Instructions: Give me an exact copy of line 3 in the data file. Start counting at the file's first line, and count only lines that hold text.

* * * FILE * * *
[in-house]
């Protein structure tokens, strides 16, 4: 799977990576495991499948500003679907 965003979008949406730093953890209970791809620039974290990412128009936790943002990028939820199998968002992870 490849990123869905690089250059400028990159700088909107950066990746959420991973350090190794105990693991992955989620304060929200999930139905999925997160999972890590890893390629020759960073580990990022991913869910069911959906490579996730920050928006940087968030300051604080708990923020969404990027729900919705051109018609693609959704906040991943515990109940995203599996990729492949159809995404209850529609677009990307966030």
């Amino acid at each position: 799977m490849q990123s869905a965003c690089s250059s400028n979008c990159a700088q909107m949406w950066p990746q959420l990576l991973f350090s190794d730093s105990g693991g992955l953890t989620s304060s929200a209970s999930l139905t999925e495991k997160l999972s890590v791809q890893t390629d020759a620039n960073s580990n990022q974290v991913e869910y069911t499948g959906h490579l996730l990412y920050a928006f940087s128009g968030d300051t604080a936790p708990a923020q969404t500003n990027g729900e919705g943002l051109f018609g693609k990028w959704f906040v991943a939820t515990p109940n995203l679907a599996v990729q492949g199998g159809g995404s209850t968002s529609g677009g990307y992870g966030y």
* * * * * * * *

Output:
């Amino acid at each position: 799977m490849q990123s869905a965003c690089s250059s400028n979008c990159a700088q909107m949406w950066p990746q959420l990576l991973f350090s190794d730093s105990g693991g992955l953890t989620s304060s929200a209970s999930l139905t999925e495991k997160l999972s890590v791809q890893t390629d020759a620039n960073s580990n990022q974290v991913e869910y069911t499948g959906h490579l996730l990412y920050a928006f940087s128009g968030d300051t604080a936790p708990a923020q969404t500003n990027g729900e919705g943002l051109f018609g693609k990028w959704f906040v991943a939820t515990p109940n995203l679907a599996v990729q492949g199998g159809g995404s209850t968002s529609g677009g990307y992870g966030y």